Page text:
Disney’s third live action remake continues their quest to update the beloved cartoons for modern audiences. Oscar winner Bill Condon (“Chicago,” “The Twilight Saga”) returns to the world of the musical, introducing new songs in the fairy tale and more information on the characters.
Chocked full of award winning actors Condon has worked with in the past, “Beauty and the Beast” spares no expense on visual effects and production design. Fans of the 1991 animated film will spot their favorite scenes brought to life and feel the pull of nostalgia as Hermione from the Harry Potter series brings Belle to life. Certain characters have been tweaked to be more socially inclusive, but the core theme of a beautiful, healthy, intelligent young woman unhappy because she doesn’t have a prince charming, remains intact.
A young woman living in a small hilltop town in France, works with her widowed father Maurice (Kline) on his various tinker-toys, in between reading books and doing daily chores. Belle (Watson) is unsatisfied with the life she has been given. “There must be more than this provincial life,” she yells from the foothills. Despite the pursuit of local war hero Gaston (Evans), gleefully narcissistic about his appearance, Belle wants more. She gets her wish, becoming prisoner to a Beast (Stevens) living in a forgotten, cursed castle full of riches. Another narcissist, the former prince, turned beastly for his lack of compassion, must woo the small-town girl to break the curse and regain his humanity. Belle is swept up by opulence, servants and an expansive library, never questioning the talking inanimate objects, and willing to do anything to make this new life her own.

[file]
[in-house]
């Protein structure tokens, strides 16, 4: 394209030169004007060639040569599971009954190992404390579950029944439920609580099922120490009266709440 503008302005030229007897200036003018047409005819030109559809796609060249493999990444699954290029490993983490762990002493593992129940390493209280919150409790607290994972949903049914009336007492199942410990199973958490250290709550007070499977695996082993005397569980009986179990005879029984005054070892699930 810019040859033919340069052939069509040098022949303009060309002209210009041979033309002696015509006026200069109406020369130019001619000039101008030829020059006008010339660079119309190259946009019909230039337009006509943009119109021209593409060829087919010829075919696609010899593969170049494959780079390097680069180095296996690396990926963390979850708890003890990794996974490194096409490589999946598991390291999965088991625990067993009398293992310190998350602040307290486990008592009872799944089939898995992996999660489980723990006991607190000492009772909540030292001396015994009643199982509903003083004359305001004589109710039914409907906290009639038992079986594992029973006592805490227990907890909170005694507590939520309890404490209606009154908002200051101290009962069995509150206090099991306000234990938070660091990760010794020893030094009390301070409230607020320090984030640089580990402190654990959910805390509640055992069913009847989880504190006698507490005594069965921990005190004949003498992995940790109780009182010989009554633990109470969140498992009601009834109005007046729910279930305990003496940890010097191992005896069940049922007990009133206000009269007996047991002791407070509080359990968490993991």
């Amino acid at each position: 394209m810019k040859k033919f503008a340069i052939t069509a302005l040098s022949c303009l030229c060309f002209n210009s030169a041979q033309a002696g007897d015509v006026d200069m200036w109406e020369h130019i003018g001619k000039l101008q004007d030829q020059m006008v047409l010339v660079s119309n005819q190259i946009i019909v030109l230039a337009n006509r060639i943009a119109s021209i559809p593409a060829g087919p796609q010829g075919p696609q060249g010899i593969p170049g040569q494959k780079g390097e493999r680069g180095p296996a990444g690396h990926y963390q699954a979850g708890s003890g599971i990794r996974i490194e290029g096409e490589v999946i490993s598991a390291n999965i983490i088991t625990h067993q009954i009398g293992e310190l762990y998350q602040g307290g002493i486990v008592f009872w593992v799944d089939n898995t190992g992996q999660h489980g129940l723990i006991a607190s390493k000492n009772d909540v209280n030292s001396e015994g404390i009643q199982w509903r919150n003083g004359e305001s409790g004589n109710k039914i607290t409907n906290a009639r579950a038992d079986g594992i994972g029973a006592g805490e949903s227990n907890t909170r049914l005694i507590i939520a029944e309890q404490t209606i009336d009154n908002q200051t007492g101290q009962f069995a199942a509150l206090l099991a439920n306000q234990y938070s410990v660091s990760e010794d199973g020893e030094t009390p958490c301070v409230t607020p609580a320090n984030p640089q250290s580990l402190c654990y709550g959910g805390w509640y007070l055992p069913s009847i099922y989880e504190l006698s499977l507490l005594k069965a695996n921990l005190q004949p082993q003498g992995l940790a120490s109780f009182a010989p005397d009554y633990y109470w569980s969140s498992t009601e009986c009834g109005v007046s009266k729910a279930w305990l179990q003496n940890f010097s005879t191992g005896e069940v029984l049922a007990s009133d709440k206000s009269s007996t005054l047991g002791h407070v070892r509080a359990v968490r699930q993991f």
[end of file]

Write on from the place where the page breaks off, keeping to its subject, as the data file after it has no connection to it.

Emma Watson’s determination and vocal lessons produce impressive range from the actress who got her start on the set of Harry Potter at age 10. Watson has struggled to find her place in cinema following the conclusion of the Potter series in 2011. “The Perks of Being a Wallflower” (2012) was her only triumph amongst a slew of movie failures in various genres. Unlike “The Jungle Book” and “Cinderella” remakes, Disney broke their tradition of casting an unknown in the iconic lead role. Beyond her vocal abilities, Watson doesn’t add much depth to Belle despite some new scenes giving more background to the character. Screenwriters Stephen Chbosky and Evan Spiliotopoulos reintroduce details abandoned from the original story by Jeanne-Marie Leprince de Beaumont, but they follow the Oscar nominated animated version almost exactly.
The musical number by Evans (“The Hobbit”) and Gad (“The Wedding Ringer”) “Gaston” is one of the most improved sequences, well-choreographed because it’s completely live action without visual effects aid. Compared with the dizzying and nearly entirely computer generated “Be Our Guest” that will leave you needing Excedrin. One of the new songs, “How Does a Moment Last Forever,” performed over the end credits by Celine Dion, will add to the films perceived award nominations, including I suspect production design and costumes. While Condon reportedly fought to keep the visual effects to a minimum, even with Beast’s face, there are many full sequences of green screen and no humans. Emma Thompson and Ewan McGregor’s French accents are so peculiar it’s hard to recognize their emblematic voices. For a film with a running time of 129 minutes, the songs eat up much of the screen time, as Belle spends very little time in the town before she arrives at the castle. This version of the classic will please Disney fans and those looking to be pacified for two hours.
Final Thought — Glorious production value outshines everything else in the dizzying live action modern update.